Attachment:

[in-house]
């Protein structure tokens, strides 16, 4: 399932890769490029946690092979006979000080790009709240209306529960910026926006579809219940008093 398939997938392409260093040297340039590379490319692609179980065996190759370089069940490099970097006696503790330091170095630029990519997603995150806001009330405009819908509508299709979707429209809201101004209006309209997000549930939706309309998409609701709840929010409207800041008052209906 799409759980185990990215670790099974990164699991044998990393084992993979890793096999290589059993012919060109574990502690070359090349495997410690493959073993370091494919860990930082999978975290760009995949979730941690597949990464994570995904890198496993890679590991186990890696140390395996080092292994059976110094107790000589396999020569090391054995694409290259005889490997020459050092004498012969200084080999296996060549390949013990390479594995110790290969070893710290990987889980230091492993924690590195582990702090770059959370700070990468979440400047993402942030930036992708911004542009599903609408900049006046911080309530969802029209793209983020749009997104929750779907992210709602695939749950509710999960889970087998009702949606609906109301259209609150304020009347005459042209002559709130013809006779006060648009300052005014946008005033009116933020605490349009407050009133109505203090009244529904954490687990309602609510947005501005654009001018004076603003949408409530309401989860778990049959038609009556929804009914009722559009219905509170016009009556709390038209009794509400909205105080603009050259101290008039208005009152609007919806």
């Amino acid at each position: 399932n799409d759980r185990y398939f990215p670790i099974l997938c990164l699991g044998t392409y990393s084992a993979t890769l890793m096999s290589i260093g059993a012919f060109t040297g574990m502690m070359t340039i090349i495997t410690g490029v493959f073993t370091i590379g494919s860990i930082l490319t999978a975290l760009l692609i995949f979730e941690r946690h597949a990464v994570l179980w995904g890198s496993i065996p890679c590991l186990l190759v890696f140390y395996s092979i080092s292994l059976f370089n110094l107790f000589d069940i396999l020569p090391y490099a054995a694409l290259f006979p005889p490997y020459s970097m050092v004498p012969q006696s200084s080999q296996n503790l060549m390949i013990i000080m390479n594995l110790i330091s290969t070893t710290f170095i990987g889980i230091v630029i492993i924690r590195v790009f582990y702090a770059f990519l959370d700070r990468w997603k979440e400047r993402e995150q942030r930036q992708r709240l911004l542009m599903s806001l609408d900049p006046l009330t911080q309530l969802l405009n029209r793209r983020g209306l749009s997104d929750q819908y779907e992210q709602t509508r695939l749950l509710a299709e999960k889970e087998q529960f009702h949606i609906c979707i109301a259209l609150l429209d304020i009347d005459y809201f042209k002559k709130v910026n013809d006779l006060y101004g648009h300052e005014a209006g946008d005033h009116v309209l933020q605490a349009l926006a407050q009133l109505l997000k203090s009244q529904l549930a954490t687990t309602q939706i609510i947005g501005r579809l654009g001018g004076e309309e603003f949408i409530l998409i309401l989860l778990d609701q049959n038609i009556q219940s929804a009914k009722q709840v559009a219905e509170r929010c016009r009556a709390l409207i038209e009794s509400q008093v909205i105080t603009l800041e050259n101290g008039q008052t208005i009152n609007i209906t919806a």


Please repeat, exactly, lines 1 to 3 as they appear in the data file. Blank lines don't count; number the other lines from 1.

[in-house]
């Protein structure tokens, strides 16, 4: 399932890769490029946690092979006979000080790009709240209306529960910026926006579809219940008093 398939997938392409260093040297340039590379490319692609179980065996190759370089069940490099970097006696503790330091170095630029990519997603995150806001009330405009819908509508299709979707429209809201101004209006309209997000549930939706309309998409609701709840929010409207800041008052209906 799409759980185990990215670790099974990164699991044998990393084992993979890793096999290589059993012919060109574990502690070359090349495997410690493959073993370091494919860990930082999978975290760009995949979730941690597949990464994570995904890198496993890679590991186990890696140390395996080092292994059976110094107790000589396999020569090391054995694409290259005889490997020459050092004498012969200084080999296996060549390949013990390479594995110790290969070893710290990987889980230091492993924690590195582990702090770059959370700070990468979440400047993402942030930036992708911004542009599903609408900049006046911080309530969802029209793209983020749009997104929750779907992210709602695939749950509710999960889970087998009702949606609906109301259209609150304020009347005459042209002559709130013809006779006060648009300052005014946008005033009116933020605490349009407050009133109505203090009244529904954490687990309602609510947005501005654009001018004076603003949408409530309401989860778990049959038609009556929804009914009722559009219905509170016009009556709390038209009794509400909205105080603009050259101290008039208005009152609007919806």
């Amino acid at each position: 399932n799409d759980r185990y398939f990215p670790i099974l997938c990164l699991g044998t392409y990393s084992a993979t890769l890793m096999s290589i260093g059993a012919f060109t040297g574990m502690m070359t340039i090349i495997t410690g490029v493959f073993t370091i590379g494919s860990i930082l490319t999978a975290l760009l692609i995949f979730e941690r946690h597949a990464v994570l179980w995904g890198s496993i065996p890679c590991l186990l190759v890696f140390y395996s092979i080092s292994l059976f370089n110094l107790f000589d069940i396999l020569p090391y490099a054995a694409l290259f006979p005889p490997y020459s970097m050092v004498p012969q006696s200084s080999q296996n503790l060549m390949i013990i000080m390479n594995l110790i330091s290969t070893t710290f170095i990987g889980i230091v630029i492993i924690r590195v790009f582990y702090a770059f990519l959370d700070r990468w997603k979440e400047r993402e995150q942030r930036q992708r709240l911004l542009m599903s806001l609408d900049p006046l009330t911080q309530l969802l405009n029209r793209r983020g209306l749009s997104d929750q819908y779907e992210q709602t509508r695939l749950l509710a299709e999960k889970e087998q529960f009702h949606i609906c979707i109301a259209l609150l429209d304020i009347d005459y809201f042209k002559k709130v910026n013809d006779l006060y101004g648009h300052e005014a209006g946008d005033h009116v309209l933020q605490a349009l926006a407050q009133l109505l997000k203090s009244q529904l549930a954490t687990t309602q939706i609510i947005g501005r579809l654009g001018g004076e309309e603003f949408i409530l998409i309401l989860l778990d609701q049959n038609i009556q219940s929804a009914k009722q709840v559009a219905e509170r929010c016009r009556a709390l409207i038209e009794s509400q008093v909205i105080t603009l800041e050259n101290g008039q008052t208005i009152n609007i209906t919806a």